From ALK Technologies and Rightway GPS, the same companies behind the previously testedand the portable navigation devices, comes the PC Miler 450 Navigator for Truck Drivers. This unit features many functions and settings that truckers will find useful while navigating from point A to B.
The PC Miler's hardware is similar to that of the Rightway GPS devices that we've tested before. The unit features a 4.3-inch resistive touch display with a resolution of 480x270 pixels. An antiglare matte finish keeps the screen visible in broad daylight and five levels of backlight intensity keep the unit from dazzling your eyes at night.
The chassis features a soft-touch finish that feels a bit like rubber, but without the flex or give. Along the top is a power button that can be held to power the unit on and off, or tapped to simply put the unit to sleep. The right edge is where you'll find a mini-USB charging port, an SD card slot, a headphone jack, and a TMC traffic antenna input. Traffic service is not included in the box, so you'll have to bring your own receiver. The back panel is home to a tiny pinhole reset button, a collapsible stylus for precision touch inputs, and an external GPS antenna input. Our tester arrived with a magnetic GPS antenna, but we're told that retail models will not include this accessory. Of course, the unit features an internal GPS antenna--like any navigator worth its salt--so you don't really need to make use of this option.
The PC Miler 450 ships with a USB-sync cable for connecting to a computer, a 12-volt charging cable, an adhesive dashboard mount, and a suction cup windshield mount. We found a few problems with the windshield mount.
The cradle features two points of rotation--up and down at the base and left to right at the top of the neck--whereas most GPS cradles we've tested utilize a single ball joint. This adds considerable complexity to what should be the simple adjustment of the screen's angle. What's worse is that the poor range of motion afforded by a ball joint means that there are a few glare reducing angles that are simply unachievable.
The cradle also features a pass-through for the external GPS antenna, but the input's position on the back of the unit means that you'll have to put the device into the cradle, then reach around back and blindly make the connection, which can be quite finicky. Of course, this is only an issue for people not using the internal antenna, but it was still annoying.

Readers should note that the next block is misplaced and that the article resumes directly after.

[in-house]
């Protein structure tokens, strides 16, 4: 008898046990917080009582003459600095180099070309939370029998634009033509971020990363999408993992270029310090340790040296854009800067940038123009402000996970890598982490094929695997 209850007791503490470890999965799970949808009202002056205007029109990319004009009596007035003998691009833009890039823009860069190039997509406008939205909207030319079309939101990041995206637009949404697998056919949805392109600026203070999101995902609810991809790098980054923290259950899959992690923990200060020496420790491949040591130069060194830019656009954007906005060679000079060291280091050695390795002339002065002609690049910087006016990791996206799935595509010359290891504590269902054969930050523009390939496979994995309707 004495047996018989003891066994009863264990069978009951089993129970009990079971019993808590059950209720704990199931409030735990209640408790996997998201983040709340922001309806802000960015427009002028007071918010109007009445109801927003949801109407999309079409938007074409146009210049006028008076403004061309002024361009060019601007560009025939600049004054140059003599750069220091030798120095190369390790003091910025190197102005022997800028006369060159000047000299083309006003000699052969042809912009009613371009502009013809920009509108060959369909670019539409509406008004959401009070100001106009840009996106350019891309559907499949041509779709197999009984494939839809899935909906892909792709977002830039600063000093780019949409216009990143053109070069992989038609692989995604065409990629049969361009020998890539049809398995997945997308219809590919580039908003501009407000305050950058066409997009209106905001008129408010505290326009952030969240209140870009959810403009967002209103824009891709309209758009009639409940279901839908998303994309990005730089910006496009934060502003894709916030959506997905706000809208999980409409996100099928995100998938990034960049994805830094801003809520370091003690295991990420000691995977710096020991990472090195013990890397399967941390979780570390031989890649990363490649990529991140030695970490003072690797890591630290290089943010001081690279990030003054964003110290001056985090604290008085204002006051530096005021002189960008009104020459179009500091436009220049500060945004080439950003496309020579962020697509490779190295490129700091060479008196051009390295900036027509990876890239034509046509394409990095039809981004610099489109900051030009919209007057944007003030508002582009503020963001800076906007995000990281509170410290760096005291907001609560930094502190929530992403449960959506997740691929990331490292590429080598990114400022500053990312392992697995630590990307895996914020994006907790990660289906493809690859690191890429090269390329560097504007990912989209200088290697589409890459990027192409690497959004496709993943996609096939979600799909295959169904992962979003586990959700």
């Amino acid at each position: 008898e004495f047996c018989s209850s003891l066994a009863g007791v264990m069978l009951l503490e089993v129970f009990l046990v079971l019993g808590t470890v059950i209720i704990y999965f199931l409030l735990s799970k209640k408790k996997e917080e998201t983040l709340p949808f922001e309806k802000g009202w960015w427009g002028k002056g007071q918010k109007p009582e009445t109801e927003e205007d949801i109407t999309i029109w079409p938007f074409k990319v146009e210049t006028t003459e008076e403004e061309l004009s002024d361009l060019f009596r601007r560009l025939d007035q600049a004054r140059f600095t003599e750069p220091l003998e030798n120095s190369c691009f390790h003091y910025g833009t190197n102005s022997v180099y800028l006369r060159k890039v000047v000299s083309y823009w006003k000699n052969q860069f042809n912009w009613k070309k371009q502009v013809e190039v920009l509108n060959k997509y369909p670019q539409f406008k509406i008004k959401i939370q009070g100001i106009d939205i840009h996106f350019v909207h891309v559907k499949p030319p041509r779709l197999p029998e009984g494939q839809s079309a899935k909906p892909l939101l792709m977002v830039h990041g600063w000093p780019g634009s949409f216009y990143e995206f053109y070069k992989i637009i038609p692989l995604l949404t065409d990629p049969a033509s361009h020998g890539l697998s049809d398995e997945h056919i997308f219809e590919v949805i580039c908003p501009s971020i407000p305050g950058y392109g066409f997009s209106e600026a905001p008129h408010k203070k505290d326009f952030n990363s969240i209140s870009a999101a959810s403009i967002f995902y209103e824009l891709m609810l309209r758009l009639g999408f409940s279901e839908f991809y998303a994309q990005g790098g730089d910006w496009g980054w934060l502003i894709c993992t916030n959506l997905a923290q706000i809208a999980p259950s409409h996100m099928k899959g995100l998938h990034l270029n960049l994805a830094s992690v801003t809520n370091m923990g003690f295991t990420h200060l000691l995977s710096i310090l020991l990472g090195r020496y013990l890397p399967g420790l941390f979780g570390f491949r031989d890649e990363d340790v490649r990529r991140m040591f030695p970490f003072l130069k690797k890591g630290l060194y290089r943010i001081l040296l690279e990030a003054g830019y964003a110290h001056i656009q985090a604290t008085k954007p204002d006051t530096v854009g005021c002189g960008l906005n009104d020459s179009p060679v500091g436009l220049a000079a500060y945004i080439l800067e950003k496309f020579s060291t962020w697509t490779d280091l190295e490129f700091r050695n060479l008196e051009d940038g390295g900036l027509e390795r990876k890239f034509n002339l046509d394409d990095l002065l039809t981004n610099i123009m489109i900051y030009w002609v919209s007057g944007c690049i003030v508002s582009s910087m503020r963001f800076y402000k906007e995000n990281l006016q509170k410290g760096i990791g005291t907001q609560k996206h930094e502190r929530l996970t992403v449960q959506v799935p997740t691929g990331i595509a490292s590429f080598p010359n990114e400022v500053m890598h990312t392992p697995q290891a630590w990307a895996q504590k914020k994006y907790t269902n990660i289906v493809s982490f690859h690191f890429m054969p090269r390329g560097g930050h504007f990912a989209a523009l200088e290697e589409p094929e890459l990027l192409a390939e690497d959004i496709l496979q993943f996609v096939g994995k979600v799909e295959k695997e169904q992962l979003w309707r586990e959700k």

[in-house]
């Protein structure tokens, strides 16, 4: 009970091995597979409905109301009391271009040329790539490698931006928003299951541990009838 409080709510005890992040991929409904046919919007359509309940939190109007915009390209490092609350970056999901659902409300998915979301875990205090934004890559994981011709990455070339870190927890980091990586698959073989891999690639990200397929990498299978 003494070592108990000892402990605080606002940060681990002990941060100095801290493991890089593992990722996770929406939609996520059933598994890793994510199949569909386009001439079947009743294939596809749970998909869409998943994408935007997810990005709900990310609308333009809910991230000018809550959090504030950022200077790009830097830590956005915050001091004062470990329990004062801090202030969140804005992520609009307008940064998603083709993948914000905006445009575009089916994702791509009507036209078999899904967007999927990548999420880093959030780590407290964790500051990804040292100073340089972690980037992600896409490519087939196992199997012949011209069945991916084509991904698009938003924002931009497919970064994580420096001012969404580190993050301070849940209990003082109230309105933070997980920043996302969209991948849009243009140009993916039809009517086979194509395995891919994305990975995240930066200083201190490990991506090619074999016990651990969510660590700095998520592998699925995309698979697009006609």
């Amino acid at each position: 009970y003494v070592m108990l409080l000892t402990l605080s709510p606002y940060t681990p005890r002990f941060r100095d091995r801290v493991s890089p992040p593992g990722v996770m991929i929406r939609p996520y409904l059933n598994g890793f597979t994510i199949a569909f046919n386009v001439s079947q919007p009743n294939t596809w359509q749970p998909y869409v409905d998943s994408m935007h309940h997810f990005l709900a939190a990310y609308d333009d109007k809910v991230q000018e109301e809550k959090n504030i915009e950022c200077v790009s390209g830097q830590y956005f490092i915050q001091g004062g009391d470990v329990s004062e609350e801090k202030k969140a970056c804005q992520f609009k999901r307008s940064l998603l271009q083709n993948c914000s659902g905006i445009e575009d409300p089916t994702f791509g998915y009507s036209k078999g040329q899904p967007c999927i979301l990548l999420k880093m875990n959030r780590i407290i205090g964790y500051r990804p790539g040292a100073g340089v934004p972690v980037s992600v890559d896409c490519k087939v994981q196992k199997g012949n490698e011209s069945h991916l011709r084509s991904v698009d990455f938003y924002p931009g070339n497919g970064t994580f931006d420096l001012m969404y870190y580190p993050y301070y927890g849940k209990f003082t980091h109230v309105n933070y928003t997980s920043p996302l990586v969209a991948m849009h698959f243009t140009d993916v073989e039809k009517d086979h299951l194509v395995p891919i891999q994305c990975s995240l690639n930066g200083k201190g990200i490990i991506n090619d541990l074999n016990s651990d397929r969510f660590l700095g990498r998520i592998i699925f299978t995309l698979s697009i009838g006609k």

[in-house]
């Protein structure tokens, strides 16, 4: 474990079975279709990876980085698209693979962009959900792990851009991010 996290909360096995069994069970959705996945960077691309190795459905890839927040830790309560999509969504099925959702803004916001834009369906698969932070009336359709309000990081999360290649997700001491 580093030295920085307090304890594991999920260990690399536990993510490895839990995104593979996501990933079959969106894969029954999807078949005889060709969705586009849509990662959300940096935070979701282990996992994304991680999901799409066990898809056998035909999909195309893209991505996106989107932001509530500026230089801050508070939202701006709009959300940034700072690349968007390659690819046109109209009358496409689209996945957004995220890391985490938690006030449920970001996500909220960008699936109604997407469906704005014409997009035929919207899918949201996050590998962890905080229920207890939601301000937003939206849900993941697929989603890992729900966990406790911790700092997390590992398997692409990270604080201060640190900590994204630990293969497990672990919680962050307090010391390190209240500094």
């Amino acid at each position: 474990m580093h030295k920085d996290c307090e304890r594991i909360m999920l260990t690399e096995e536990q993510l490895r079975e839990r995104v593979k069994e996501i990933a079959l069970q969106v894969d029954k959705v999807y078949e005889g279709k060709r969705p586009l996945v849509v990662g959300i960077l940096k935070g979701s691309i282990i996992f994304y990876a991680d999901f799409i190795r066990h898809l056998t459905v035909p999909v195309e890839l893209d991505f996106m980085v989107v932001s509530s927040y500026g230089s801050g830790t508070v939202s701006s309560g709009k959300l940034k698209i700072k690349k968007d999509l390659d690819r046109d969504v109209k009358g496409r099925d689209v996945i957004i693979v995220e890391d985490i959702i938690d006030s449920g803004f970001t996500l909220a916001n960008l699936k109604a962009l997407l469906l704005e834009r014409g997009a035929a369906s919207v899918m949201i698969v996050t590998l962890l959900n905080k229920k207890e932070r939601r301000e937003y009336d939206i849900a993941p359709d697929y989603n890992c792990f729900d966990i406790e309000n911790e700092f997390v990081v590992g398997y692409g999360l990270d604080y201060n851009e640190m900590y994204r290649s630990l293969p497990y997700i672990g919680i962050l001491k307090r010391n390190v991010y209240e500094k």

The PC Miler 450 is powered by Windows Embedded CE 6.0, over which runs a version of the CoPilot 8 software specific for big trucks. Unfortunately, this means that you must wait for the 450 to load software twice every time it's powered on: once for the OS and again when the navigation icon is tapped.
The CoPilot Truck 8 software is how the 450 differentiates itself from other navigation devices. On the first boot, the unit asks the standard question of language, time zone, and units. However, then it goes on to ask questions about the vehicle height, width, length, and weight. You can also input information about your payload (for example, if you're hauling explosive cargo or hazardous materials). Once all of the options have been set, you can save the data to a custom profile. As many custom profiles can be set as the driver needs.
The CoPilot software is preloaded with truck-specific map data for the continental U.S. and Canada and, armed with the information in your profile, can select a route that works best (and is legal) for the truck and its trailer. It will route tall trucks around low overpasses and heavy trucks away from bridges and roads that won't support the weight, as well as avoid unnecessary U-turns and tight twisty roads.
The unit's point-of-interest (POI) database also includes truck-specific destinations, such as truck services stations, truck stops, rest areas, and weigh stations and scales. The standard assortment of non-truck-related POIs is also included, so you'll be able to use the PC Miler to find a place to eat, of course.